Texas continued its streak of wins of Site Selection Magazine’s “Governor’s Cup” competition, which goes to the state with the most major corporate location and expansion projects in a year. The 2017 win is the sixth in a row, and the Lone Star State also won in 2004, 2005, and 2010 (and was a close second in several of the years between). It’s impressive by any measure, and more so given the fact that a major export industry (energy) was struggling during part of the time.
Only projects with a capital investment of at least $1 million, 20 or more new jobs, or 20,000 square feet of new construction are counted. Last year, Texas had 594 such projects, which is down from 642 in 2016 and 702 in 2015. Texas finished well ahead of second-ranked Ohio (467 projects) and the rest of the top five of Illinois (419), Georgia (281), and North Carolina (274). Of the top five, only North Carolina’s projects total was up in 2017 over the 2016 level.
The state’s success is due to a spectrum of benefits to potential locating companies. At the most basic level, Texas has resources — a large and growing population, oil and gas, a coastline favorable to shipping, abundant land (much of which is excellent for farming), a relatively moderate climate, and a central location, among others. All of these characteristics provide opportunities.
In addition, decisions made and efforts undertaken in decades past fundamentally changed and enhanced the state economy. Visionary business and community leaders took action, and the benefits are still being realized. For example, the roots of the Texas technology sector go back to attracting MCC (the Microelectronics and Computer Technology Corporation, which was the first and at one time the largest research and development consortium in the industry) and Sematech (a non-profit research and development consortium focusing on chip manufacturing) to the state back in the 1980s.
Herculean efforts were required to get these leading-edge research organizations to come to the state. Individuals in the public and private sectors, the University of Texas and the state’s other research universities, and a variety of entities were involved. In fact, when Austin was selected for MCC (with incentives including a subsidized lease, low-cost mortgages for personnel, and upgrades at UT and Texas A&M programs in computer science and electrical engineering), competing cities were heard to complain that Austin bought the project. That’s an overstatement, of course, because Texas offered a favorable location in a number of other ways, but to the extent that incentives tipped the scales and contributed to a “win” for the state, it was money well spent (to say the least). In truth, the Texas offerings were less than some others, but were structured in an advantageous manner.
Another decision which is paying off is the path Texas took to introducing competition into electric power. The state’s method of deregulating has served as a model for other areas and has resulted in more consumer choice and lower prices than we would have otherwise. The requirements related to developing renewable energy sources contributed to rapid and extensive increases in wind and solar capacity. Now, with attention to climate change and carbon footprints continuing to increase, some firms are basing location decisions on the ability to purchase all needed power from renewable sources. High-profile firms such as Amazon, Google, and Apple are committed to using green power in data centers and other facilities, for example. The fact that Texas has more wind power than any other state (by a huge margin) as well as solar and other forms of renewable energy is a notable competitive advantage.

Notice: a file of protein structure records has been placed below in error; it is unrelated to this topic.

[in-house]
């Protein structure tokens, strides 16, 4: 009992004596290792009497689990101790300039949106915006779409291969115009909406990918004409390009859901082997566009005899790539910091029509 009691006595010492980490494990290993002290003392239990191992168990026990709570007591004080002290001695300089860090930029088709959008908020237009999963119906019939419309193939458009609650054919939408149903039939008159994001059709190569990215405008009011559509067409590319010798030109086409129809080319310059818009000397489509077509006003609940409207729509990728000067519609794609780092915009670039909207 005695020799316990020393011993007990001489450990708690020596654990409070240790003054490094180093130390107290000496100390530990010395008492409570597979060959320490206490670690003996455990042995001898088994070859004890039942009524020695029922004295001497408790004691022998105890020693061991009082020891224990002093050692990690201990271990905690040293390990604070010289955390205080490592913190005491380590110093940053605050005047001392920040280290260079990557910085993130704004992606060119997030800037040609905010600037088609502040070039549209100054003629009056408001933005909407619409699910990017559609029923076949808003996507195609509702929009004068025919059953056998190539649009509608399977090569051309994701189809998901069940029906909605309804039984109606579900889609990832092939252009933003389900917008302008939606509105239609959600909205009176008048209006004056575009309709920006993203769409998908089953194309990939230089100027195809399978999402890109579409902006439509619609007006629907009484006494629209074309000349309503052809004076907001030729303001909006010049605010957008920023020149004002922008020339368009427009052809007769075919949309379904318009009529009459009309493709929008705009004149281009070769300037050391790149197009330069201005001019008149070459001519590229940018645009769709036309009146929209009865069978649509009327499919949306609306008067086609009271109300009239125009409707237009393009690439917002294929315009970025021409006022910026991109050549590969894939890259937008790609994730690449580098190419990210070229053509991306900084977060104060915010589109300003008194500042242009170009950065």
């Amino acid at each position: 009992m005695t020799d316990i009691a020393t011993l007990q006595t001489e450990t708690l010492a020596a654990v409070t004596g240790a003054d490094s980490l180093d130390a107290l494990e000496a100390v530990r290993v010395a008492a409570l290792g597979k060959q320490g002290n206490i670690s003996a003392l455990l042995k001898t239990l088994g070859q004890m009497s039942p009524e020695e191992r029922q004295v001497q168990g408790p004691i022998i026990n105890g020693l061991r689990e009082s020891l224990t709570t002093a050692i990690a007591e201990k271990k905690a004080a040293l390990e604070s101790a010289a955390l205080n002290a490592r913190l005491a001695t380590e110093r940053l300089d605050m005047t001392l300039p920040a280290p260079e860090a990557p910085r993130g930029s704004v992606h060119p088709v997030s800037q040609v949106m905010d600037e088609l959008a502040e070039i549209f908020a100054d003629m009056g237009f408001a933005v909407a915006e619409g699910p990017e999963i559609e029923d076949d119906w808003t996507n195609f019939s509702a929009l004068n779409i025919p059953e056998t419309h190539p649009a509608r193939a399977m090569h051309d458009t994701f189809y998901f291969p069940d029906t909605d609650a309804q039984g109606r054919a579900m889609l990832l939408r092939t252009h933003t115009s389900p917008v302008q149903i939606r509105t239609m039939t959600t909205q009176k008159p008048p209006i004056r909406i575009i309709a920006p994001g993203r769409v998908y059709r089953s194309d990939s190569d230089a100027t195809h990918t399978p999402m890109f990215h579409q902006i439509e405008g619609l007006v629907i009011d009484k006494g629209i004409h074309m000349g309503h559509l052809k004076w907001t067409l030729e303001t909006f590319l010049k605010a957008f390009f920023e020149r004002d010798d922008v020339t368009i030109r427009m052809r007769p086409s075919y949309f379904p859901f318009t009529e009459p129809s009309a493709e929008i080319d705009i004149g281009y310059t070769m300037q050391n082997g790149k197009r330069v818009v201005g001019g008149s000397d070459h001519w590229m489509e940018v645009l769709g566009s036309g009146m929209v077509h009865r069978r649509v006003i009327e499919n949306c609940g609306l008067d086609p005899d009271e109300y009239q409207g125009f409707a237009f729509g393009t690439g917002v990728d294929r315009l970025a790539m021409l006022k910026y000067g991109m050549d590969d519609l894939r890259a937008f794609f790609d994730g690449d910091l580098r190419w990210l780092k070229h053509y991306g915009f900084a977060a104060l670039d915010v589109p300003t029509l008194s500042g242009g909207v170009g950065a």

These are only two of many examples of wise courses of action taken decades ago which continue to pay benefits. In fact, Texas was never close to the top of the list prior to implementing a number of innovative incentive programs, which remain vital to recruitment efforts. For most location decisions, however, the primary consideration is workforce. In Texas, our large population is not only growing, but also younger than in many areas. We have education and training in place which is turning out people prepared to fill the needs of today’s complex businesses. Furthermore, the state has a reputation for high productivity and a can-do attitude among workers. I have heard countless comments as I travel around the nation (and beyond) about the overwhelmingly impressive responses of individuals, businesses, government agencies, and everyone else during the Hurricane Harvey crisis. The eyes of the world were on the Lone Star State, and the courage and resilience demonstrated was (and still is) inspiring.
Texas is well positioned to remain a growth leader. There are daunting challenges, but we can deal with them through enlightened public policy. Working to continue to improve across the spectrum from education to infrastructure is important, as is ensuring we keep pushing forward in purposeful and strategic economic development. Texas also needs to avoid the types of policies that are viewed unfavorably by technology companies and knowledge workers. Luck of the draw gave the state an enviable starting point, but it’s no accident that we are where we are. The choices made now can set the stage for future prosperity, keeping Texas at the top of the list of places to live and work for decades to come.